Saturday, November 05, 2011

Word fun

I just subscribed to a free fun newsletter that comes out once a week. It deals with words. (You can check it out at

This week's letter included the following stories I thought you would enjoy:

Topical Words: Plan B
The news in Britain in recent weeks has been full of references to the notorious Plan A of the Chancellor, George Osborne. He said last year that his scheme for improving the country's finances was the only one needed. Last December, the Treasury insisted that "There is no Plan B", which shows signs of becoming a sarcastic catchphrase. A hundred economists published an open letter in the Observer last Sunday in an attempt to change Osborne's mind, arguing that "It is now clear that plan A isn't working" and urging the government to adopt a plan B. This has been reinforced this week by similar calls from the Liberal Democrats, coalition partners in the government. Ed Balls, Osborne's Labour opposition counterpart, dismisses all such alphabetical labels: "Call it Plan A-plus. Call it Plan B. Call it Plan C. I don't care what they call it - Britain just needs a plan that works."

Observers of a logical bent might wonder, if Mr Osborne only ever expects to have a Plan A, why he bothered to assign a letter to it.
A British author had fun with this approach half a century ago:

"This is what I call 'pattern A'."
"And what is pattern B?" asked Ann Halsey.
"There won't be any pattern B."
"Then why bother with the A?"
"Preserve me from the obtuseness of women! I can call it
pattern A because I want to, can't I?"
"Of course, dear. But why do you want to?"
[The Black Cloud, by Fred Hoyle, 1959.]

To label alternatives with letters is now so fashionable as hardly to warrant much comment, even though to develop possibilities much beyond Plan C is either to suggest an over-controlling and anxious personality or strategies that contemplate extraordinary contingencies. Plan Z gets some attention, but usually as one so far down the list it can only be crackpottery. Even Plan B is more often a humorous comment on a Plan A that has proved impracticable ("we need a plan B", "time for plan B") than a serious potential alternative.

Legal documents have identified plans and drawings by letters for at least a couple of centuries. The origin of the figurative expression partly lies here, but more specifically in plans that illustrate alternative proposals for a development ("The scheme shown in Plan A for remodelling the house is more expensive than the alternative outlined in Plan B").

The Oxford English Dictionary has entries for both Plan A and Plan B which imply that they originate in the US. However, its earliest citation for Plan B - a letter sent during the Civil War in 1863 - turns out to refer to a physical plan or drawing. I have found a British example, from the Report of the proceedings of the Church Congress held in Cambridge in November 1861, where it refers to one of two proposals for a scheme to modify church taxes. The first known example of Plan A is currently from an equally improbable source - the 1867 Report of the US Commissioners to the Paris Universal Exposition of that year.
The San Francisco Chronicle reported on a court case in its issue of
31 October, Jitze Couperus tells us: "A Florida widow who died in
the 2001 anthrax mailings has reached a tentative settlement in her
lawsuit against the U.S. government according to court filings."

Numeracy rules. Fred A Roth reports that a headline on Fox News on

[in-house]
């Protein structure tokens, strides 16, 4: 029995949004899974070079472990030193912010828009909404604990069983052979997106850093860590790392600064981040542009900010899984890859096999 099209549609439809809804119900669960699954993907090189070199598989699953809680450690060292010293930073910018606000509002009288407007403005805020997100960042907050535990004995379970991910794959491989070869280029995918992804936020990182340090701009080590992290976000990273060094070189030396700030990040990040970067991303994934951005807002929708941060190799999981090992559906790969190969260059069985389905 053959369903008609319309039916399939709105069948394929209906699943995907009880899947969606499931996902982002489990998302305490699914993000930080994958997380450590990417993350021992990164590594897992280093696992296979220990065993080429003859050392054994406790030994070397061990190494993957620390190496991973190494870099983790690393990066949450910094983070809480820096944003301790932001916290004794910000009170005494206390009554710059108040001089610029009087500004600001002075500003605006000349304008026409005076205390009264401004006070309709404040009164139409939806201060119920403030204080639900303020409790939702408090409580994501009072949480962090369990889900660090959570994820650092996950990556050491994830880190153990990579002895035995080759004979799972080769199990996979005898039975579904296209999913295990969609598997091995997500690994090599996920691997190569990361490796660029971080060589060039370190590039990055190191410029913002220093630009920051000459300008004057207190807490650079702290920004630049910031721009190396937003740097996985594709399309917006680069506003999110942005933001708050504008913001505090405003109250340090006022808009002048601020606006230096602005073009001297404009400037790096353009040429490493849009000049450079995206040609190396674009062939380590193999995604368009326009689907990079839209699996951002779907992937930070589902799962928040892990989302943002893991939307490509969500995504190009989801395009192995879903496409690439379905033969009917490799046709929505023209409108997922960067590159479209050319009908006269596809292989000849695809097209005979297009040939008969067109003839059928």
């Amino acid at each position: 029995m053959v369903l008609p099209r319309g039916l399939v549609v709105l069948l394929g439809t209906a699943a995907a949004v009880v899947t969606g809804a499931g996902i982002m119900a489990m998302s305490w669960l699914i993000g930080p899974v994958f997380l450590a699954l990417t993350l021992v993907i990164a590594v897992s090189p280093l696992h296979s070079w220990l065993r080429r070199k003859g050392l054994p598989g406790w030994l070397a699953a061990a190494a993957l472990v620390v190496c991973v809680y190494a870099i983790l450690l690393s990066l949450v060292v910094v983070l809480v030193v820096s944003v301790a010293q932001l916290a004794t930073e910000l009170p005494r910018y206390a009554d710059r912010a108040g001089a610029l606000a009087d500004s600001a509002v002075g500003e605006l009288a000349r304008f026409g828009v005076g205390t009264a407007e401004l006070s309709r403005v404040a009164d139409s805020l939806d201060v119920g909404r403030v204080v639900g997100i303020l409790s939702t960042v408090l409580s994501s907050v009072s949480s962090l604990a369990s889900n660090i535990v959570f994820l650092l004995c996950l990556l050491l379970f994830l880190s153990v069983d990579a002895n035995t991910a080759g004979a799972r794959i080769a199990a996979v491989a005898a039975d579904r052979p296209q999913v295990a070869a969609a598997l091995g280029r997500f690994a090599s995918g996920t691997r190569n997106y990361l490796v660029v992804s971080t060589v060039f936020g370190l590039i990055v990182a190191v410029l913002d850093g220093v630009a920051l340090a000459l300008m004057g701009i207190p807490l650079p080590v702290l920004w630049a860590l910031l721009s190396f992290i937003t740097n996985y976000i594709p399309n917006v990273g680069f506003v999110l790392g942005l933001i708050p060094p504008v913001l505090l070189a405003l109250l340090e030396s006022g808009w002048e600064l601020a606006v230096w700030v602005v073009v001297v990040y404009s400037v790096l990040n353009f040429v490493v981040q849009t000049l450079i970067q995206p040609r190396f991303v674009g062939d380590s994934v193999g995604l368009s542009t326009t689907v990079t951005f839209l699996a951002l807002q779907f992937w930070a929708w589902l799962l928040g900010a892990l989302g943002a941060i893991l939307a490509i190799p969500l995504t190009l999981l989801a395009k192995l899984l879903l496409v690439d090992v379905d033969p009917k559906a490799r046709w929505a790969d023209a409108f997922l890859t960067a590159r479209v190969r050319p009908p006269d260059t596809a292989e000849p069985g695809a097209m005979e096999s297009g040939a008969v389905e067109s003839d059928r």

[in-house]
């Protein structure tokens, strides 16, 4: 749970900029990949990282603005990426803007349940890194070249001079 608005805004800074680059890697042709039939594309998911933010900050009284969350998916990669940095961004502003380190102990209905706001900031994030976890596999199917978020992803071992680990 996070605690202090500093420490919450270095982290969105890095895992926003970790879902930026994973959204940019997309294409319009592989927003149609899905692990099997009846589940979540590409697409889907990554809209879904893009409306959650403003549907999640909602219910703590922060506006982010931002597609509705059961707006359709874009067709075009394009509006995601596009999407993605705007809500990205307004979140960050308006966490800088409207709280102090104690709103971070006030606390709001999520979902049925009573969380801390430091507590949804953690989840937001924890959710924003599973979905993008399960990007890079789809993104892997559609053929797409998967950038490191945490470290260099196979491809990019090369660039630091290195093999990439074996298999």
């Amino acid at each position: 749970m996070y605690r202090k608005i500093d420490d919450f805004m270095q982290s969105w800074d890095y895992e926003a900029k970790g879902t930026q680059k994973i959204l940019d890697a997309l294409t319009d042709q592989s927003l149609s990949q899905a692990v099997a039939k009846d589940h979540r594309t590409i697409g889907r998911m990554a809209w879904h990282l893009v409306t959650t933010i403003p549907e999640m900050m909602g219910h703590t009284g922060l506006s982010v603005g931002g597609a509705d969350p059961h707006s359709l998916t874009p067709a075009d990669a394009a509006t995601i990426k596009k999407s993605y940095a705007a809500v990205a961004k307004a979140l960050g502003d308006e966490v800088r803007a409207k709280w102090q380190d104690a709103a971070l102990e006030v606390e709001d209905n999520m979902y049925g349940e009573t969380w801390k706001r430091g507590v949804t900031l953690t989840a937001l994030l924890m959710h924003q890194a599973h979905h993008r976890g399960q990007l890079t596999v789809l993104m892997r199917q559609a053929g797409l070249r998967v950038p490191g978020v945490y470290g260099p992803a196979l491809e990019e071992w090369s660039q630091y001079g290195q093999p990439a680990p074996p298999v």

27 October read "FOX NEWS POLL: More than three thirds of Americans
are dissatisfied with the way the U.S. is heading." It has since
been changed. So has the one Roy Zukerman spotted on the website of
the Los Angeles Times the same day: in an article about measuring
the size of the planetoid Eris when it passed in front of a star, it
stated that "Just three telescopes, both in Chile, managed to catch
the event."

Seen by Ian Harrison on an advertising sign placed by a well-known
local supermarket in Johannesburg: "Whole chicken pieces." How would
one tell?

"The ads down the side of Gmail," wrote Sarah Borowski, "are quite
often a source of amusement, such as this one, obviously aimed at
Jake the Peg: 'Get 3 For The Price Of 2 When You Shop Online With
Hotter Shoes!'"
That last one seemed to make sense, although I couldn't figure out what the reference to “Jake the Peg” might be.

But then I think I “got it.” One doesn't buy individual shoes. What will you do with three shoes for the price of two? . . . But a guy named Jake who has a peg leg might like the offer. . . .

Finally, I did a search online and it turns out there’s a song called “Jake the Peg” about a guy who was born with an extra leg:
The day that I was born, oh boy, my father nearly died.
He couldn't get my nappies on, no matter how he tried,
'Cause I was born with an extra leg, and since that day begun,
I had to learn to stand on my own three feet,
Believe me that's no fun. . . .

I had a dreadful childhood, really,
I s'pose I shouldn't moan,
Each time they had a three legged race,
I won it on my own.
And also I got popular,
When came the time for cricket,
They used to roll my trousers up,
And use me for the wicket. . . .

I was a dreadful scholar,
I found all the lessons hard,
The only thing I knew for sure was three feet make a yard.
To count to ten I used my fingers,
If I needed more,
By getting my shoes and socks off,
I could count to twenty-four.
(Pause...count: 1 2 3 4 5....) To twenty-five! . . .

Whatever I did they said was false,
They said 'Quick march,' I did a quick waltz.
Then they shouted at me 'Put your best foot forward.'
'But which foot?' I said.
'It's very fine for you, you only got a choice of two, but me!
And then I found a hilarious presentation of the song on YouTube . . . presented by Rolf Harris who adapted it from a Dutch song about "Ben van der Steen" (Ben of the Stone).

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